Sen. Ted CruzRafael (Ted) Edward CruzSchumer moves to break GOP blockade on Biden's State picks Bipartisan senators to hold hearing on 'toxic conservatorships' amid Britney Spears controversy GOP senators seek to block dishonorable discharges for unvaccinated troops MORE (R-Texas) said President TrumpDonald TrumpUN meeting with US, France canceled over scheduling issue Trump sues NYT, Mary Trump over story on tax history McConnell, Shelby offer government funding bill without debt ceiling MORE should nominate a Supreme Court justice to replace the late Justice Ruth Bader GinsburgRuth Bader GinsburgTo infinity and beyond: What will it take to create a diverse and representative judiciary? Justice Ginsburg's parting gift? Court's ruling on Texas law doesn't threaten Roe — but Democrats' overreaction might MORE on the high court next week.
"We have a responsibility to do our job," Cruz told Fox News's Sean HannitySean Patrick Hannity90 percent of full-time Fox Corp. employees say they're fully vaccinated: executive The Memo: California recall exposes the limit of Trump's GOP Republicans divided on Trump's strength as possible 2024 candidate MORE on Friday evening. "We cannot let Election Day come and go and with a 4-4 court ... we risk a constitutional crisis. I believe that the president next week should nominate a successor to the court ... and I think that it is critical that the Senate takes up and confirms that successor."
Cruz added that there would be "enormous pressure from the media" and Democrats to delay filling the vacancies Ginsburg's death has created, but said "this nomination is why Donald Trump was elected and this confirmation is why the voters voted for a Republican majority in the Senate."
The Senator from Texas added that Trump should nominate a "constitutionalist with a proven record."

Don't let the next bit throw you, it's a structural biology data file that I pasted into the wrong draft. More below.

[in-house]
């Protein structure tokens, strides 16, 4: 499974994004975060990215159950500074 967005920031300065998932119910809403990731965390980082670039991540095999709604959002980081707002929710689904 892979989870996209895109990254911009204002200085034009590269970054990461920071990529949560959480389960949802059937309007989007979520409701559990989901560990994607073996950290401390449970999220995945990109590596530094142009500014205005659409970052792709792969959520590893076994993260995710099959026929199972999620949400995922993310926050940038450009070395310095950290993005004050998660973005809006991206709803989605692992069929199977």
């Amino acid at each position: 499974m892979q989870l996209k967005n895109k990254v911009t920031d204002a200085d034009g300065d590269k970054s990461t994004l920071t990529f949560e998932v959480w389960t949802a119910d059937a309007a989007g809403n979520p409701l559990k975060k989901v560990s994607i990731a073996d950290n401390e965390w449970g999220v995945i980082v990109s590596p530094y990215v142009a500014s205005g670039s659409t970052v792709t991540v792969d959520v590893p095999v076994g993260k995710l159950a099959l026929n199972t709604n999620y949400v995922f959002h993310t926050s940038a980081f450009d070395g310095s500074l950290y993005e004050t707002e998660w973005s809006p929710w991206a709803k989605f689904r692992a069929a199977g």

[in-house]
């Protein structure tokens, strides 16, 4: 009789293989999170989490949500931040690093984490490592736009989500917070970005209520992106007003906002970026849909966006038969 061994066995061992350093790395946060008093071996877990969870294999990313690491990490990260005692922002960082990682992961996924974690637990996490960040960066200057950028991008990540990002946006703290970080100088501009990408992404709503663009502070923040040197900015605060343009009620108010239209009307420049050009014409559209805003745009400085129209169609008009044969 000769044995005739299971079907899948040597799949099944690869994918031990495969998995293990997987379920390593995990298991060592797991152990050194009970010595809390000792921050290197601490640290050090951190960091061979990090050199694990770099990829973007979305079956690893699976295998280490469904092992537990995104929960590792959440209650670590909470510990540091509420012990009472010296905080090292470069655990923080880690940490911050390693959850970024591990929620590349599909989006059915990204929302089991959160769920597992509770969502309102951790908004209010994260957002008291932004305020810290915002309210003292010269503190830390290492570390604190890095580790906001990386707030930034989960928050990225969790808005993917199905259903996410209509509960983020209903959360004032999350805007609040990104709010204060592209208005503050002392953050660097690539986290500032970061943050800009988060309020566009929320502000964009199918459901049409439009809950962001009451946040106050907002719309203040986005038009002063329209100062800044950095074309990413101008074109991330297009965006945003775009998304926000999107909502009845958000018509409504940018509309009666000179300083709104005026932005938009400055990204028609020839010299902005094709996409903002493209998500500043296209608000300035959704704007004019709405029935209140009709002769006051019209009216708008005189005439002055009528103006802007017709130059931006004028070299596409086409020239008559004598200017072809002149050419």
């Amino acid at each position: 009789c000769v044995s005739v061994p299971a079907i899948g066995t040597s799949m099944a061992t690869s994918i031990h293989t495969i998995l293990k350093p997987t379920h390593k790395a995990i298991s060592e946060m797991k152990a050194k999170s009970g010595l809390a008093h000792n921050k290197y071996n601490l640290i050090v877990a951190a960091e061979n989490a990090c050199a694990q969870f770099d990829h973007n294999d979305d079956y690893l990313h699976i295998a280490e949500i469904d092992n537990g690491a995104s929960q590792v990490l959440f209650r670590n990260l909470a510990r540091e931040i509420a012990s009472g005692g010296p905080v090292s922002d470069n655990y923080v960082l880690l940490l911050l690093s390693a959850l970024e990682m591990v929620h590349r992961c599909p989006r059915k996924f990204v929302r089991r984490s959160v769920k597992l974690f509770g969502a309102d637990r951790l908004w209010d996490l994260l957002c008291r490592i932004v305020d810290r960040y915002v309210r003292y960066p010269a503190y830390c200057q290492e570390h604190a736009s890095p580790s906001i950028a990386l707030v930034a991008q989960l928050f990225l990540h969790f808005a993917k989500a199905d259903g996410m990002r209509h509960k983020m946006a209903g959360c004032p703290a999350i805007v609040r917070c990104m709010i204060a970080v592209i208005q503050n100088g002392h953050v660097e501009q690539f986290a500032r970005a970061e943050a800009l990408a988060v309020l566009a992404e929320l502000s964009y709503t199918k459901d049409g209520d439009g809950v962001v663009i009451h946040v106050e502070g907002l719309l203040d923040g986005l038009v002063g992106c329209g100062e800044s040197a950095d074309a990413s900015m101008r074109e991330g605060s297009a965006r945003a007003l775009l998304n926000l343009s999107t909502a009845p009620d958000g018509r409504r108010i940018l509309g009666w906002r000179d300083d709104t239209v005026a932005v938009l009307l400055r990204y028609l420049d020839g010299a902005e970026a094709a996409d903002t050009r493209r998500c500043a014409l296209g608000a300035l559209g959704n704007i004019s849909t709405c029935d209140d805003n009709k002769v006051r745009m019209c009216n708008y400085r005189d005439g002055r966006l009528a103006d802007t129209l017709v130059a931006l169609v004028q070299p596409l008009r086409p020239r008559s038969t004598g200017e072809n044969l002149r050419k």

Cruz, a graduate of Harvard Law School and one of Trump's staunchest allies on Capitol Hill, was on a short list of candidates Trump released last week as potential Supreme Court justices.
Ginsburg, one of the court's more liberal justices, died of pancreatic cancer on Friday at the age of 87.
"She just died? Wow. I didn't know that. You’re telling me know for the first time. She led an amazing life. What else can you say?” Trump said when asked by reporters about Ginsburg's death following his campaign rally in Minnesota. “She was an amazing woman. Whether you agreed or not, she was an amazing woman who led an amazing life."
Senate Majority Leader Mitch McConnellAddison (Mitch) Mitchell McConnellMcConnell, Shelby offer government funding bill without debt ceiling Franken targets senators from both parties in new comedy tour Woodward: Milley was 'setting in motion sensible precautions' with calls to China MORE (R-Ky.), who opposed former President ObamaBarack Hussein ObamaDems punch back over GOP holdup of Biden SBA nominee Biden congratulates Trudeau for winning third term as Canadian prime minister Republicans have moral and financial reasons to oppose raising the debt ceiling MORE's nomination of Merrick GarlandMerrick GarlandBipartisan senators to hold hearing on 'toxic conservatorships' amid Britney Spears controversy DOJ sues to block JetBlue-American Airlines partnership Texas sues Biden administration over guidance on transgender worker rights MORE to the court in 2016, said the upper chamber would hold a vote on a potential Trump nominee before the November election.
"Americans reelected our majority in 2016 and expanded it in 2018 because we pledged to work with President Trump and support his agenda, particularly his outstanding appointments to the federal judiciary. Once again, we will keep our promise," McConnell said in a statement Friday. "President Trump’s nominee will receive a vote on the floor of the United States Senate."